The head of Oracle Digital Prime Cloud Applications urges companies to embark on their digital journeys today – or risk becoming obsolete.
By Billy Teo
Going digital is no longer optional for businesses hoping to thrive in today’s digital economy. While it’s not too late to start the journey, time is running out for businesses looking to make that digital leap.
To successfully do this, companies have to not only adopt new technology, but also change their way of operating, said Ronen Naishtein, head of Oracle Digital Prime Cloud Applications. He has experience in helping businesses that seek to innovate faster, increase productivity and reduce costs.
IMpact spoke with Mr Naishtein about what companies must do to succeed in today’s digital landscape – and how they can truly achieve digital transformation.
What are some misconceptions about digital transformation that SMEs might have?
I think some SMEs underestimate the value that going digital can bring to their business. But, perhaps, the biggest misconception is that digital adoption is very expensive and something only a large enterprise can afford. The truth is, the benefits of digital transformation are tangible and well proven.
Moreover, going digital can arm SMEs with serious competitive advantage in their supply chain, or their customer acquisition and retention strategy to make them the next big enterprise. We have all seen Grab and Zalora grow rapidly with their digital approach.
There will only be digital businesses in a digital economy. The Singapore Government has been at pains to stress this point and is giving significant support to companies to make the transformation for a digital economy.
If enterprises are only embarking on digital transformation in 2018, how late are they to the game?
Many businesses are in the early stages of transformation and it is still possible to catch up. According to IDC, 45% of companies are still in the early stage, but they have begun the process so you really need to get going.
The economy is rapidly transforming and you need to keep pace or risk falling behind. In 2016, 85% of companies felt they had a two-year time frame to make significant inroads. Today you will be a late entrant but not yet left behind.
We all know well-entrenched giants who either did not transform or were too slow. Nokia and Toys”R”Us are two such examples. Delaying the inevitable is not a strategy and is fraught with the risk of disruption, or worse, going out of business.
What are some real world examples of digital transformation that SMEs ought to pay heed to?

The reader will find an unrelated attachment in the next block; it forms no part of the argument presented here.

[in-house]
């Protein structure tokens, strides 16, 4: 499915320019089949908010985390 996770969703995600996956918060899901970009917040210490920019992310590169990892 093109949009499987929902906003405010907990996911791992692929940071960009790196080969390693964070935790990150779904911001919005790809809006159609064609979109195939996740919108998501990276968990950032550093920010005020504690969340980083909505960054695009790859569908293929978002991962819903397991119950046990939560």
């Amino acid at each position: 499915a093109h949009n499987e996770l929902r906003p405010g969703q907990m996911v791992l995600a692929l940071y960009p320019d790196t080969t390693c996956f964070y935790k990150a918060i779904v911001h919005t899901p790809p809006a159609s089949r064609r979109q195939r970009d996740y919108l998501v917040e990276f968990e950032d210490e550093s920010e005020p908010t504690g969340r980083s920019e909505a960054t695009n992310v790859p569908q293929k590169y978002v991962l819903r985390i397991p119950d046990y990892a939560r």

I think established companies need to emulate startups that have embraced digital technology and successfully taken on their industry’s giants. Earlier, I mentioned Zalora. You can look at Deliveroo too. All began as small businesses and it was their wholehearted digital approach that allowed them to expand so quickly. True, they had no legacy to contend with, and that meant they could be 100% focused on the future.
A company that tries to contend with digital while running their business in the same old way will achieve nothing beyond digitalisation. Digitalisation is not digital transformation.
What can be done to convince SMEs that digital transformation is a form of Darwinism?
When we talk about digital Darwinism we are talking about companies becoming no longer fit for purpose. We are talking about companies not keeping pace with the changes in society and the market. This is not to cast judgement on those companies who struggle to keep pace; the pace of change is incredible.
It is simply a fact. I don’t see it as my role to convince SMEs. I am happy to advise a company how to digitally transform their business. That’s a business conversation first and foremost, and not just about tech.
What are some tips to kick-start an SME’s digital transformation journey?
Firstly, you need to identify capability gaps by evaluating if you are providing your customers a seamless journey across different channels. This is followed by defining your priorities. Digital transformation is as much about mindset and change management as it is about investing in the latest technology. To mobilise the organisation, transformation should be quick with tangible results visible in less than 12 months to build momentum and morale. Areas such as customer experience or internal processes like planning, finance or HR are a good place to start to get quick wins.
It is then critical to build up realistic measurements to assess success periodically. This could be website traffic, app download, online sales, or bounce rates. Be careful not to attribute specific KPIs to specific channels but rather take a holistic view. Throughout this process, ensure that senior leadership across all business functions is aligned. Above all, avoid analysis-paralysis and inculcate a culture that doesn’t shy away from taking risks and doesn’t beat down bold initiatives.
What role does cloud technology play in all this?
When you invest in cloud solutions, you are future-proofing your investment because innovation is built-in while updates are automatic and seamless.
I cannot emphasise enough the benefits of investing in a platform that provides solutions for the entire organisation across various lines of business, be it front office functions such as marketing and sales or back office ones such as finance, supply chain, procurement, inventory and human resources.
A uniform platform will stitch the disparate systems and boost an organisation’s digital IQ.